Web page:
New Year, New Adventure

It's been an intense few months, and they have passed far more quickly than I realized. My first semester of graduate school came and went in a whirlwind, and I've been busy with fun classes, new friends, and a few adventures.

Primarily, I've been working on the experimental design for my thesis. Ultimately, I've learned what NOT to do in science in terms of creating and implementing an experiment, and it's been super duper cool to sort it all out. In a nutshell, I'll be examining the effects of the landscape on the gene flow of bobcats, gray foxes, and coyotes in the Panhandle of Texas. Specifically, I'll get to look at the escarpment, which is the region of the landscape that separates the High Plains from the Rolling Plains in Texas and is part of the second largest canyon system in the United States. Basically, I'll be sniffing around a mini-Grand Canyon looking for mesocarnivores. I start my field efforts in two weeks, and I can't wait to collect samples for laboratory analysis! I am most excited about seeing wildlife again... I've been in the classroom most of the semester, with the exception of a few test scat transect runs with undergrads. It's going to be a seriously intense field effort because I'll be taking classes at the same time, but Mark and I will be helping one another out.

Mark will be looking at the genetic structure and ecology of ringtails, as well as investigating similar aspects of gene flow in raccoons and skunks. I've only seen a ringtail once, and I have zero problem being his field assistant if that means I get to handle one of those little guys! Mark has a lot more trapping experience than I do, so I'm looking forward to brushing up on my injection skills from undergrad and hopefully becoming super efficient at catching every living animal out there!

Although I've primarily been in the classroom and office this semester, I did manage to sneak in a few more adventures:

 
Lena Thurmond is another graduate student in my lab, and she's looking at the use of anthropogenic structure in a bobcat population. She let me help out on one of her captures... it's been over a year since I've seen a bobcat, and I was so elated!

 
A few graduate students and undergrad volunteers with our advisor, Dr. Matlack, and one of Lena's cats. This big male was radio collared for Lena's research. For me, it was really cool to see firsthand the wide-open habitat these cats are navigating- it's a far cry from the montane forests of the northwest US!

 
I was mildly concerned one morning when an undergrad threw herself out of my moving vehicle, but it was to grab this 4.5 ft long bull snake out of the road. I don't have a lot of experience with snakes, so I was pretty stoked to handle her and not get bitten.


 This landscape is just awesome. I'm sitting on top of some huge rocks within Palo Duro Canyon State Park on a morning I took an undergrad out to search for scat. So far, my searches have yielded primarily coyote scat, but here I'm collecting a gray fox sample. Since coyotes are difficult to live-trap, I'll be using scat to extract DNA for that species.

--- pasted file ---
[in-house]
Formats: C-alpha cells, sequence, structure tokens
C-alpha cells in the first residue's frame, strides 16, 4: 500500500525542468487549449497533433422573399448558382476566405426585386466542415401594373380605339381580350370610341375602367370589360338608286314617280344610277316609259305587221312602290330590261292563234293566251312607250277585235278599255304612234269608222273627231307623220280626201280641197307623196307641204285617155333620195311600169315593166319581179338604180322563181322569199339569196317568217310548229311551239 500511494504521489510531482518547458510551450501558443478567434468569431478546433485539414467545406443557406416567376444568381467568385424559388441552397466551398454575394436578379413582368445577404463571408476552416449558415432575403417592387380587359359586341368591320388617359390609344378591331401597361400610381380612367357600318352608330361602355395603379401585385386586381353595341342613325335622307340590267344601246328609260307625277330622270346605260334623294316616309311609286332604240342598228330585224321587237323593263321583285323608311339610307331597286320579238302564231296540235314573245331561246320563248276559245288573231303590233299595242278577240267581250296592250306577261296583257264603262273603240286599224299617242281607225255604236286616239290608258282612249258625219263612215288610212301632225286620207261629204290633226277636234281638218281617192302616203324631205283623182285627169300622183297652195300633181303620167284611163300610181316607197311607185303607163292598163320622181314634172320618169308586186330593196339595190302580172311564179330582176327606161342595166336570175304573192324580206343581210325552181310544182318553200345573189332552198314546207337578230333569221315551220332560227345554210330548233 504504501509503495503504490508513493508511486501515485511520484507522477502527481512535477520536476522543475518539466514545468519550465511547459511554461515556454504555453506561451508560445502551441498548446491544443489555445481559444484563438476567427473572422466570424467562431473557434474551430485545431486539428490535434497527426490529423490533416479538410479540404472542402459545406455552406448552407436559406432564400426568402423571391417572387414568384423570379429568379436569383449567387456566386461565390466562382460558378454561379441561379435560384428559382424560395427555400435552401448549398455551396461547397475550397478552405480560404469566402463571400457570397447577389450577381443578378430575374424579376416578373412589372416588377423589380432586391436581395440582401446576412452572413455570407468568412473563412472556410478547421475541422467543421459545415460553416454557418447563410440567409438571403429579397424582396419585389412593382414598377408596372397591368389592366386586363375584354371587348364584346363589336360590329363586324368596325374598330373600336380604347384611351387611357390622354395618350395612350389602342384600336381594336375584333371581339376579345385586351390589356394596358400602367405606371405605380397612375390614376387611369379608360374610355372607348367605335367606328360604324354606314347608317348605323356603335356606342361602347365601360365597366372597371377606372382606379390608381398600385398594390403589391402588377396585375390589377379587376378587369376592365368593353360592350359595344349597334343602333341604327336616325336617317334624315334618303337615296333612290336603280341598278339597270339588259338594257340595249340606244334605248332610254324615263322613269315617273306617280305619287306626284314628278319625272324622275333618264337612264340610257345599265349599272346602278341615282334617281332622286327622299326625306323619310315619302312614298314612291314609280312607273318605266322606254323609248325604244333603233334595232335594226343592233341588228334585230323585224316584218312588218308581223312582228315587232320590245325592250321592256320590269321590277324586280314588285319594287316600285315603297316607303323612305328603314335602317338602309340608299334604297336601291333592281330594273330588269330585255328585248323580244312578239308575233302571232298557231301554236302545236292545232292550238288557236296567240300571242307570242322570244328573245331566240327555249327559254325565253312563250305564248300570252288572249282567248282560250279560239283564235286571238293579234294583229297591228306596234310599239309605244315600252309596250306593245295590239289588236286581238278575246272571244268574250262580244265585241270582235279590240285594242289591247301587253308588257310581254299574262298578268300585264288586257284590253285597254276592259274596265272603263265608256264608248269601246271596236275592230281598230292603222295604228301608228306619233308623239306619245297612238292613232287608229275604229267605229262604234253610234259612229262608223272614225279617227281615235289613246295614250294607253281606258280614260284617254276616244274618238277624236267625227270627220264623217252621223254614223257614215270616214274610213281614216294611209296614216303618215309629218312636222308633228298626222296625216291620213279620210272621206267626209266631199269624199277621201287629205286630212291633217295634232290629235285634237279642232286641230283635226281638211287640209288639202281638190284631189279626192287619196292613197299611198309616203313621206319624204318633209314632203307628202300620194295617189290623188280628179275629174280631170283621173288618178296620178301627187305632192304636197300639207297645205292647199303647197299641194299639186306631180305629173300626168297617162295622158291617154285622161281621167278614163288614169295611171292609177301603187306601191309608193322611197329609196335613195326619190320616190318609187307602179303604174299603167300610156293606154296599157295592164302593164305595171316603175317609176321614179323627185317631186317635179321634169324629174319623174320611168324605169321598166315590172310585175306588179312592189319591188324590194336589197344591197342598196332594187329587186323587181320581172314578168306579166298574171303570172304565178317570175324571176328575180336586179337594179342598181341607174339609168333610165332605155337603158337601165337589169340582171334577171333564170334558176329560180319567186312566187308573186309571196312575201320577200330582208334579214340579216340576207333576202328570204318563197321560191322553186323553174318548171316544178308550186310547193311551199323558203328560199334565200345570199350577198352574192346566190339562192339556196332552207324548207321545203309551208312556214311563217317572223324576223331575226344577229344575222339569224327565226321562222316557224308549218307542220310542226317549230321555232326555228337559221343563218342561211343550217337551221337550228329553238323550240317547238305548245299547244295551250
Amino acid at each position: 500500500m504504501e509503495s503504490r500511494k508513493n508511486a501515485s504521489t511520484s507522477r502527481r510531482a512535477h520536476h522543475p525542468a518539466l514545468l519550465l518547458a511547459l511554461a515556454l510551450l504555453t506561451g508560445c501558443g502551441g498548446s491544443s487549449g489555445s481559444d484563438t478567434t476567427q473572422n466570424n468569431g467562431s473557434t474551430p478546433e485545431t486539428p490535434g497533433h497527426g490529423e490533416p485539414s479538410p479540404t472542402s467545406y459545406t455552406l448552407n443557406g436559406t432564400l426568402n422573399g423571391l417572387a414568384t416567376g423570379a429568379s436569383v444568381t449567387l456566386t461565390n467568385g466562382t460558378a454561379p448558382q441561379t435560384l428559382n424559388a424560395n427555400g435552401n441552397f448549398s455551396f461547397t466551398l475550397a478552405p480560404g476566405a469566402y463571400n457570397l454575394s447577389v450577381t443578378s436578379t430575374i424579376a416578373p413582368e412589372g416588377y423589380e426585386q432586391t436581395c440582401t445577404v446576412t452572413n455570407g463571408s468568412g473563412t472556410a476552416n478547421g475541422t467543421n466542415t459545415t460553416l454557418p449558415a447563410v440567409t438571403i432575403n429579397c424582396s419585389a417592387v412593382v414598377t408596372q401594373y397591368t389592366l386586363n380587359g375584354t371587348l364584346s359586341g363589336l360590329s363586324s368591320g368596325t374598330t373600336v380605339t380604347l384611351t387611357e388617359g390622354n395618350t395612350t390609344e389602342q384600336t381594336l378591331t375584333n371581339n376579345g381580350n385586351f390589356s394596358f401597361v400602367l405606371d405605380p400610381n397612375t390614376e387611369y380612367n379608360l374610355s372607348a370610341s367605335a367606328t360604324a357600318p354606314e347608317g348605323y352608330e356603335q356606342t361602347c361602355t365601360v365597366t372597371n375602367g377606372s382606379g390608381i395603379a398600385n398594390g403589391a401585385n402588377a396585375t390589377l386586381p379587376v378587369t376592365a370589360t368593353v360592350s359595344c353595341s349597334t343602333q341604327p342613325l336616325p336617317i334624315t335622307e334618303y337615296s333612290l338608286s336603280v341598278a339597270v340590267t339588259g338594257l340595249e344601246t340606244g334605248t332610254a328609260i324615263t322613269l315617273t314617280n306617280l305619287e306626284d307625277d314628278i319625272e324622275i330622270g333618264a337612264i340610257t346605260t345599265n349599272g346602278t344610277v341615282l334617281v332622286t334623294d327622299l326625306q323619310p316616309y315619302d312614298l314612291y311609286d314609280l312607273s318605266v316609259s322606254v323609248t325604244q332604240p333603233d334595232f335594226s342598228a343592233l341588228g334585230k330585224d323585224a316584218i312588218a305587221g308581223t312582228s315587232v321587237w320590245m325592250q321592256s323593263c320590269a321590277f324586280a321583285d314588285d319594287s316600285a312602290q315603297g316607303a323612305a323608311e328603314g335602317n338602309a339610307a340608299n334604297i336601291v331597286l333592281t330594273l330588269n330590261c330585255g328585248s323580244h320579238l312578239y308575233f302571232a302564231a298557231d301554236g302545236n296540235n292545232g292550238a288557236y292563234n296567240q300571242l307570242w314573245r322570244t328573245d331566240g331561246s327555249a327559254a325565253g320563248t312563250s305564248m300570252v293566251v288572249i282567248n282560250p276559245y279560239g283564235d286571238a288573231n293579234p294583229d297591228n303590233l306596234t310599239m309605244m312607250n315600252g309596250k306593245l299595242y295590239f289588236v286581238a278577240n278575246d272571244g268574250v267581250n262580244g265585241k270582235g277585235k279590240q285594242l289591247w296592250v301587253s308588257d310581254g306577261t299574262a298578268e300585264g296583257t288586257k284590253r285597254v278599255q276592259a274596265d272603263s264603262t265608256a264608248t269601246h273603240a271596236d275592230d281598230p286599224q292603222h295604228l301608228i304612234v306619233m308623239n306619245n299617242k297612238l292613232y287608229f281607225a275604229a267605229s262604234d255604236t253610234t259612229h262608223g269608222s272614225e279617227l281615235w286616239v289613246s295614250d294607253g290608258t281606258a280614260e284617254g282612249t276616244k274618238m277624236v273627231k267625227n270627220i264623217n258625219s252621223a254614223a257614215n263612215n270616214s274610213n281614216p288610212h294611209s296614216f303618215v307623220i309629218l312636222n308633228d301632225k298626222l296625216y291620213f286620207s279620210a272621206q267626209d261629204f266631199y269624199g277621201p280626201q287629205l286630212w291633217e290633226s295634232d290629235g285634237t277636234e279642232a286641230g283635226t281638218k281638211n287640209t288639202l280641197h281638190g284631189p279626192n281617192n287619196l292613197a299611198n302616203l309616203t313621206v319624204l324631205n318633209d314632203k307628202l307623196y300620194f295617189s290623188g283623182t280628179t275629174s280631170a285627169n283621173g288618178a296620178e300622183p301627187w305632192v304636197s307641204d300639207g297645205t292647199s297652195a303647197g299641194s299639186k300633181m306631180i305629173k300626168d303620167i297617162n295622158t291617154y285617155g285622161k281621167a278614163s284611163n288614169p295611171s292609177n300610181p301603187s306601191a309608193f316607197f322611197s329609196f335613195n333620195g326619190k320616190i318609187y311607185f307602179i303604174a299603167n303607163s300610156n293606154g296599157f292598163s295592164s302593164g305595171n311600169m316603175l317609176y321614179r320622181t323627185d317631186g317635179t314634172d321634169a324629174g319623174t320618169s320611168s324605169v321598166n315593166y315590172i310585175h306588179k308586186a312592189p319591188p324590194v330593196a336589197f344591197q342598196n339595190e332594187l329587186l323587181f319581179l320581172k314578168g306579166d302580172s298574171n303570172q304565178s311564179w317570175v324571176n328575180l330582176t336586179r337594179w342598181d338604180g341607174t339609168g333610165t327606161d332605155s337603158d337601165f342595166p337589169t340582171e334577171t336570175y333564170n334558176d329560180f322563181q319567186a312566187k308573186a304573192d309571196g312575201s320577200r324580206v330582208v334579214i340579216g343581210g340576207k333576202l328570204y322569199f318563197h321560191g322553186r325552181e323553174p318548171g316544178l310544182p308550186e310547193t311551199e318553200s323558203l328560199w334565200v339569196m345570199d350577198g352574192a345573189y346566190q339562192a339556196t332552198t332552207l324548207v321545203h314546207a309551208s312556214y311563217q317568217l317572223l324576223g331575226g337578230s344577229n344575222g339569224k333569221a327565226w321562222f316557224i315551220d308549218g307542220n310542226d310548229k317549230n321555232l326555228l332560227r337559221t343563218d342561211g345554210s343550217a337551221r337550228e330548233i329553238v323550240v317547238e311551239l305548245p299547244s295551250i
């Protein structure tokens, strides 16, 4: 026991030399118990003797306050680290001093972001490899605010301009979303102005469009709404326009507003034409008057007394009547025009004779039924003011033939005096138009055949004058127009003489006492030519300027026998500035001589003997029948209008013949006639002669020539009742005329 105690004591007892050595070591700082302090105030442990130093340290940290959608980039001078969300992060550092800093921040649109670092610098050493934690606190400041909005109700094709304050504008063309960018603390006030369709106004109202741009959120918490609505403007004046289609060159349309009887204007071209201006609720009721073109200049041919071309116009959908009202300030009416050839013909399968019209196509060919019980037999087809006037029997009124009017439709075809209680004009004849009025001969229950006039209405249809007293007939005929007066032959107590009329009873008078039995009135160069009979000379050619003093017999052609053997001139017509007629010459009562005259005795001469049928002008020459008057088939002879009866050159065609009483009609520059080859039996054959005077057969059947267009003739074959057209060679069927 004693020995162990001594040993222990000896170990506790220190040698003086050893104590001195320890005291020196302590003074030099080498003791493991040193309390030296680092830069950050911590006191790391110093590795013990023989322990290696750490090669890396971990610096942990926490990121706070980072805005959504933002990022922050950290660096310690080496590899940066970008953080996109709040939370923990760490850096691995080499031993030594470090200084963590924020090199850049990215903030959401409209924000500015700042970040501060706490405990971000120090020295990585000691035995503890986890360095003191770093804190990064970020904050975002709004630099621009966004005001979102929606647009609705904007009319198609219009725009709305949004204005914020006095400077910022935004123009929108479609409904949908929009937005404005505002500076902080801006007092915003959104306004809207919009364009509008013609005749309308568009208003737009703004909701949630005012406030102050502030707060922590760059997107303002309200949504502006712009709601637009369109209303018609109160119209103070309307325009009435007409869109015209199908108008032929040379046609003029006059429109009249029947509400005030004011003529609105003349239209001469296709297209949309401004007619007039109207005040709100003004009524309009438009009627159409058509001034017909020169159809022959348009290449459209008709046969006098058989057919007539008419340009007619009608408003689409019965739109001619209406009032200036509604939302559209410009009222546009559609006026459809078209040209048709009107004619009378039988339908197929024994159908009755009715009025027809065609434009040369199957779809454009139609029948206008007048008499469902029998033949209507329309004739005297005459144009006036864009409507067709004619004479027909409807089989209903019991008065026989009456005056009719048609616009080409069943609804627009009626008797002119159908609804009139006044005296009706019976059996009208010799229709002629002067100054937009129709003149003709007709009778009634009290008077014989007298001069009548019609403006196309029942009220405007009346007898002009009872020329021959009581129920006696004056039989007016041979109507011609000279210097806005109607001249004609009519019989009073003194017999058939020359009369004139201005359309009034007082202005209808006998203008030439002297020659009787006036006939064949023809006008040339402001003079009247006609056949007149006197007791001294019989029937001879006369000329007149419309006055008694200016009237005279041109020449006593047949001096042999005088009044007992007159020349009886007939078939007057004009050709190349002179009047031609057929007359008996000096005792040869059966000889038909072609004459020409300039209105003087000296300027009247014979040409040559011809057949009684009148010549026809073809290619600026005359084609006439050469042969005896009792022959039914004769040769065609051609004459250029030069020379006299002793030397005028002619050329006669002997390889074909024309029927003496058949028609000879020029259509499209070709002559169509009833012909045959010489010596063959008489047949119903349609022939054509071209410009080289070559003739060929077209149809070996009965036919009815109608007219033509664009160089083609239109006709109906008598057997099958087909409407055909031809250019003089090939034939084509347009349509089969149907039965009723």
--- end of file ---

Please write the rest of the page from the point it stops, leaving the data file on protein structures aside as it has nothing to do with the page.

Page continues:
Like I said, this landscape is just amazing! No trees, deep fingers of canyon digging into the earth, crazy dirt formations shooting into the sky, and plentiful wildlife. This was my first "field day" as a grad student on my own project, and these two undergrads were crazy enough to go out with me! They helped me run a road scat transect (because wildlife often travel on roads) and learned about scat and track identification of carnivores. ο»Ώ

We'll be tightening up our schedule for trapping effort next week, and I'll be coming back to civilization most nights, meaning very soon that I will be once again posting cool photos and recounting tales of my glorious mishaps!

I'm currently sitting at my grandmother's kitchen table in North Carolina. Being a tough biologist and all, I opted to not get the flu shot, so I naturally came down with easily the worst flu virus I've ever had. I rang in the new year with NyQuil and saltines (ok, and a little bubbly), but it's gonna be a good one! I really am proud to say that I accomplished my goal to enter graduate school in 2012, and I'm lucky to have been able to design my own project from the ground up based on my own idea. I've already done good things this semester, and I have amazing prospects for spring and summer. As I sit here watching cardinals, the state bird of North Carolina, dance about on the front porch, I'm rejuvenated by and excited for the wildlife I'm sure to encounter this year. And, I got my rabies vaccination, so no one has to worry!

Happy New Year friends!